IBM at the Fair

Film Review by Dean Duncan May 26, 2015

There’s some great candid/hidden camera material collected at the start of this film. People are just interesting to look at, and they present beautifully when photographed. The fast motion is really interesting. Through its use the individuals from the beginning turn into abstractions, part of a general pattern of movement and stasis and movement again. Not only are these people accelerated, but the cutting is really precipitous too. What is it like, or similar to? Not Eisenstein. Gance! That said, it figures that in a minute, when we’re taken into the IBM film presentation, the Eames are using a whopping ten screens!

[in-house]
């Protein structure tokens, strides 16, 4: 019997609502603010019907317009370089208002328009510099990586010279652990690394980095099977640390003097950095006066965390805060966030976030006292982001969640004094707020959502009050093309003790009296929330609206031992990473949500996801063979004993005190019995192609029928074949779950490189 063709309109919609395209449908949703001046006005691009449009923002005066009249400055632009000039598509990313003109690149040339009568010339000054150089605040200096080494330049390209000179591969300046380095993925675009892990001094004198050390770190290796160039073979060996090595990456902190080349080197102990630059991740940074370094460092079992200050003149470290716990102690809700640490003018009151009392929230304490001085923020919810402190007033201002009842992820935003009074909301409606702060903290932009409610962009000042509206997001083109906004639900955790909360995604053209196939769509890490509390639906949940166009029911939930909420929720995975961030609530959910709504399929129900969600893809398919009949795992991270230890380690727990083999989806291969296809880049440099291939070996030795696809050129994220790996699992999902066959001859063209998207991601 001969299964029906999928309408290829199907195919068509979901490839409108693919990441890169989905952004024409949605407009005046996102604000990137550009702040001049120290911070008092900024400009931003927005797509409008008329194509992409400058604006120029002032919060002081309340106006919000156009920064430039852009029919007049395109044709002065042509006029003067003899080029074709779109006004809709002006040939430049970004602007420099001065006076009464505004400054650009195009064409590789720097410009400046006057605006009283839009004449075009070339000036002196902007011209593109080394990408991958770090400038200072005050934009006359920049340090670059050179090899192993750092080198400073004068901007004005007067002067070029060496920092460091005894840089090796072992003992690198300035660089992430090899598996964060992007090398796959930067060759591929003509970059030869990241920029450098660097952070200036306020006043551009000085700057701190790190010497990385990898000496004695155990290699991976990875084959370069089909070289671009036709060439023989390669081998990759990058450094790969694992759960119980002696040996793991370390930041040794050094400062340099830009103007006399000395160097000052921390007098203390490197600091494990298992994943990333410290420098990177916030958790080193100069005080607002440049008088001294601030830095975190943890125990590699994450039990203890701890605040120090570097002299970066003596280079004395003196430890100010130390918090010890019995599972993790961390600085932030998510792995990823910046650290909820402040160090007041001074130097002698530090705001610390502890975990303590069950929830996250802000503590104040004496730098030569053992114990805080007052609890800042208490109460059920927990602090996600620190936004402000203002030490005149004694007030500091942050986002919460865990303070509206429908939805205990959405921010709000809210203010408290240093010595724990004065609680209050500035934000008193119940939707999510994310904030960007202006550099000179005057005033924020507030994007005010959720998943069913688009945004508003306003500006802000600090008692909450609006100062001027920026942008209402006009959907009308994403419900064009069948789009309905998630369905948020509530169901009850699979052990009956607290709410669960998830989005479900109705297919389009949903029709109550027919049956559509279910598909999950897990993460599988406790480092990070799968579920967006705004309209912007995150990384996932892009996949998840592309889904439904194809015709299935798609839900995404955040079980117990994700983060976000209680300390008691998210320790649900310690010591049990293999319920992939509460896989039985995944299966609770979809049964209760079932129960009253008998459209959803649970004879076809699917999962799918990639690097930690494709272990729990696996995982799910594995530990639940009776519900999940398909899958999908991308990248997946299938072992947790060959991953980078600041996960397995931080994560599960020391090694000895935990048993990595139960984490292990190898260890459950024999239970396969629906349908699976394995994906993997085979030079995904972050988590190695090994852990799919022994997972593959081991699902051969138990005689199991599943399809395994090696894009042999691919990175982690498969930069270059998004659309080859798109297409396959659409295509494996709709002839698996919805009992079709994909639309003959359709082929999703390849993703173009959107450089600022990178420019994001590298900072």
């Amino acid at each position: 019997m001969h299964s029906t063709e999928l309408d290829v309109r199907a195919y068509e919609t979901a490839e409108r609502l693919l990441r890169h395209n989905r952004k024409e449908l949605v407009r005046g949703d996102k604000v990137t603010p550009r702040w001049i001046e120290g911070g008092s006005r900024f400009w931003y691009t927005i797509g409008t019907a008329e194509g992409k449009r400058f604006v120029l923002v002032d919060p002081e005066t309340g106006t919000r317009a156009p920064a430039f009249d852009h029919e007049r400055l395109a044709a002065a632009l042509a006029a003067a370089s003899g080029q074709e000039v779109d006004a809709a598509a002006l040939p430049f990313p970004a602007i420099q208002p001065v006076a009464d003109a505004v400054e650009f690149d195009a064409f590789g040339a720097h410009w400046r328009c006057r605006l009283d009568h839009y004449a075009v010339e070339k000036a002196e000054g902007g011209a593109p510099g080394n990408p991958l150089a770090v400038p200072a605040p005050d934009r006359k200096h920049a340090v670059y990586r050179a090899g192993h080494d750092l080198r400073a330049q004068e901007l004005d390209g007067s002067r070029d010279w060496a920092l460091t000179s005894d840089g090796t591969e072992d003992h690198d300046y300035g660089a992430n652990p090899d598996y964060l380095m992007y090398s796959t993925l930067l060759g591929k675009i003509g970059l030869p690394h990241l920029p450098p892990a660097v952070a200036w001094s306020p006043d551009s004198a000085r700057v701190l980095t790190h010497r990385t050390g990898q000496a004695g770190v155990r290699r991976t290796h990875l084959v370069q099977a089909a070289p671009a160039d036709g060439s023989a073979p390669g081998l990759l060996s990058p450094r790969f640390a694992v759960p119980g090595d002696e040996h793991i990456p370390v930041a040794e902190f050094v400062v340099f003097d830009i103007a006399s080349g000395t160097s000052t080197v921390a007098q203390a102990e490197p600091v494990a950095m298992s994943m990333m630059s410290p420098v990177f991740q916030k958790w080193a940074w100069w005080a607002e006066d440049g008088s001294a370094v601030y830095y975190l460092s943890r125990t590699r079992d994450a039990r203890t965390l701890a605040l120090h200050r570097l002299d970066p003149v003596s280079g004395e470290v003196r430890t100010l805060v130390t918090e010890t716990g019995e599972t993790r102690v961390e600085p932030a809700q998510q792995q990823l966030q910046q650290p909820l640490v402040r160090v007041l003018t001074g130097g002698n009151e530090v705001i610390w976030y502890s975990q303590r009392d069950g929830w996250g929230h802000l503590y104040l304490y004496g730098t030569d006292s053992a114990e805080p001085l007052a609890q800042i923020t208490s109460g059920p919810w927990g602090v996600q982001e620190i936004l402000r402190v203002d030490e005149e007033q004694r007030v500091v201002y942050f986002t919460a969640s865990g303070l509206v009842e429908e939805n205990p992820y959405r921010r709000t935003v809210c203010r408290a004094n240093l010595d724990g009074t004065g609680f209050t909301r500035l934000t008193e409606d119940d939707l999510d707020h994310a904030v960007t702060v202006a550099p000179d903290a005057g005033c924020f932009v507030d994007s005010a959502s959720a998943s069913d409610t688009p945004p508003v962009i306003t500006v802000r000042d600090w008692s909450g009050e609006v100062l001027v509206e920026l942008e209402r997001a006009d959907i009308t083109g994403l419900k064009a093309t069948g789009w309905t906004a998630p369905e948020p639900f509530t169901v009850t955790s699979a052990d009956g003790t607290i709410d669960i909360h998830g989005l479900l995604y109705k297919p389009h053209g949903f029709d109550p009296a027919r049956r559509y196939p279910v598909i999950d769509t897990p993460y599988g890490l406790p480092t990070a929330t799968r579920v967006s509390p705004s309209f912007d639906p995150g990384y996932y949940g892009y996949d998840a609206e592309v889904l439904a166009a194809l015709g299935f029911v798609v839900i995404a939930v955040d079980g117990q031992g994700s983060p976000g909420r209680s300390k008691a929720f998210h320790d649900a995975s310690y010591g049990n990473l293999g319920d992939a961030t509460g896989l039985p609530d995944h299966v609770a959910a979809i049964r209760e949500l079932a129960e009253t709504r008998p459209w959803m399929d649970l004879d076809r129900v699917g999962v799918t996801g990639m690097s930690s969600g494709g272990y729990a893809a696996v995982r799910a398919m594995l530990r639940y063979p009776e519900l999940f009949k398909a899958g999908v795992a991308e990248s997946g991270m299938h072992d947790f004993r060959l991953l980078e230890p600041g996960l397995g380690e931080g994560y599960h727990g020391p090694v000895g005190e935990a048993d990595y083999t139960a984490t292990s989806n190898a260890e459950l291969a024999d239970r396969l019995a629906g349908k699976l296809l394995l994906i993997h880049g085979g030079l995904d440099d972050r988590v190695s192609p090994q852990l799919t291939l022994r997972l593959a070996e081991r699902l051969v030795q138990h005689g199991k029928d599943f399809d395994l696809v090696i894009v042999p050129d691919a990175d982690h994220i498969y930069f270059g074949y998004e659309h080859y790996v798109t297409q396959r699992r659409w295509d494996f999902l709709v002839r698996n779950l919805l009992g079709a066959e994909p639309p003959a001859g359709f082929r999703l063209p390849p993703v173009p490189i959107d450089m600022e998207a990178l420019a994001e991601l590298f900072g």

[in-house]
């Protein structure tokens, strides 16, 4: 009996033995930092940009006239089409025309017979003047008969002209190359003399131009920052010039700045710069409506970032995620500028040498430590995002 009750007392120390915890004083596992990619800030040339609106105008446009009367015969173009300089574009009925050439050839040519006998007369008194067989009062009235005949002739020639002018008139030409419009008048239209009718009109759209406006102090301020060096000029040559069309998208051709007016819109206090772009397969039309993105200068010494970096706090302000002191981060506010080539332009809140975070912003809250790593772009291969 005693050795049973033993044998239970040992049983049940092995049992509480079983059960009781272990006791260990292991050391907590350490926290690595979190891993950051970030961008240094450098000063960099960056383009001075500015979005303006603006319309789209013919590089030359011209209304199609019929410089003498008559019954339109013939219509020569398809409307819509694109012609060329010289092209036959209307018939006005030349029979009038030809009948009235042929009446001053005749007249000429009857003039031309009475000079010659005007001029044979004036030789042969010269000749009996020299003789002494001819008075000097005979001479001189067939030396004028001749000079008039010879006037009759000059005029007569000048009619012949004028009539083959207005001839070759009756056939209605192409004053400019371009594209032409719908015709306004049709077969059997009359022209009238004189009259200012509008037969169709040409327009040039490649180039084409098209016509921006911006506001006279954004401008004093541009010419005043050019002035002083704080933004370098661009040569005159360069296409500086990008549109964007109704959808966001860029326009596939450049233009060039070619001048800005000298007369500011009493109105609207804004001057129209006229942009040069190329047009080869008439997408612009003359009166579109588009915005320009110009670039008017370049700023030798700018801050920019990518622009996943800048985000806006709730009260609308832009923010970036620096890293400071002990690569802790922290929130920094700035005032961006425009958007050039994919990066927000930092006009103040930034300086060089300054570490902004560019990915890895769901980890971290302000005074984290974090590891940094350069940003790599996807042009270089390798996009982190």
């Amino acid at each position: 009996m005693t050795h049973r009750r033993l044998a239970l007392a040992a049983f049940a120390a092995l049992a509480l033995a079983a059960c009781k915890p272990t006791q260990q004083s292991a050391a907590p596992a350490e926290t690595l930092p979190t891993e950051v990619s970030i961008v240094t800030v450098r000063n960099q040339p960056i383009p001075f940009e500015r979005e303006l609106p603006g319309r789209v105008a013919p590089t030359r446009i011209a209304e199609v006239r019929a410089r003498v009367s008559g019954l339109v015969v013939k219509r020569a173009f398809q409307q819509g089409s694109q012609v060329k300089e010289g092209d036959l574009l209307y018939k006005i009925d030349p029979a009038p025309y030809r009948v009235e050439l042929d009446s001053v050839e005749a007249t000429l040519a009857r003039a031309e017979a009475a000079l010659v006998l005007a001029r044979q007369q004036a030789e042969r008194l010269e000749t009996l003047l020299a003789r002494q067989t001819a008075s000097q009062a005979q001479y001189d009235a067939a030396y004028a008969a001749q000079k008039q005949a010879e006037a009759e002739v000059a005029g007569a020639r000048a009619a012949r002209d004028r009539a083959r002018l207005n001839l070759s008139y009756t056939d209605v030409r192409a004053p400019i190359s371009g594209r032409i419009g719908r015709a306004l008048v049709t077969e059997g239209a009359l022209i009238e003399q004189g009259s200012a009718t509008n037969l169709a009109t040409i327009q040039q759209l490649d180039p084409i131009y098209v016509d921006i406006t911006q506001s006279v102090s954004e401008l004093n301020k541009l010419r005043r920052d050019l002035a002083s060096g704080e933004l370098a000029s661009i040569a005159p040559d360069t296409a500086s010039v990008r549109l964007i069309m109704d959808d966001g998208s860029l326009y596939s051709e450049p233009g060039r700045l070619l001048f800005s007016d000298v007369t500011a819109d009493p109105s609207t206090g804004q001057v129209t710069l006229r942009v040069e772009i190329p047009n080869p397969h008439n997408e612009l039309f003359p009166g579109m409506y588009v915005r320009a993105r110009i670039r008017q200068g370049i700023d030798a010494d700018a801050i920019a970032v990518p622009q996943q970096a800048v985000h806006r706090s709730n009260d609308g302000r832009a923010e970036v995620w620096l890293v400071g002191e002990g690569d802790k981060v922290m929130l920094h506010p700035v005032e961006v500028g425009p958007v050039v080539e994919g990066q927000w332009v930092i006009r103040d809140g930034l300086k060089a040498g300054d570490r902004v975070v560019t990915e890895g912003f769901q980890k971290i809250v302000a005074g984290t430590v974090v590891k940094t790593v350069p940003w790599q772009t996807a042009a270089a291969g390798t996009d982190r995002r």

Exhibition and film alike constitute corporate plugs, but I’m pretty sure it’s all operating benevolently. This is like Standard Oil funding Robert Flaherty’s Louisiana Story in 1948, or maybe the Empire Marketing Board/General Post Office translated into the US’s market traditions. You can see the Utopian nature of their (IBM, the Eames) technological enthusiasm. This is progress! At least it can be. That doesn’t completely invalidate the whining of the world’s Occupiers, whatever their vintage or geographical orgins. But they probably shouldn’t whine so much. Some of these good impulses translate into a lot of good.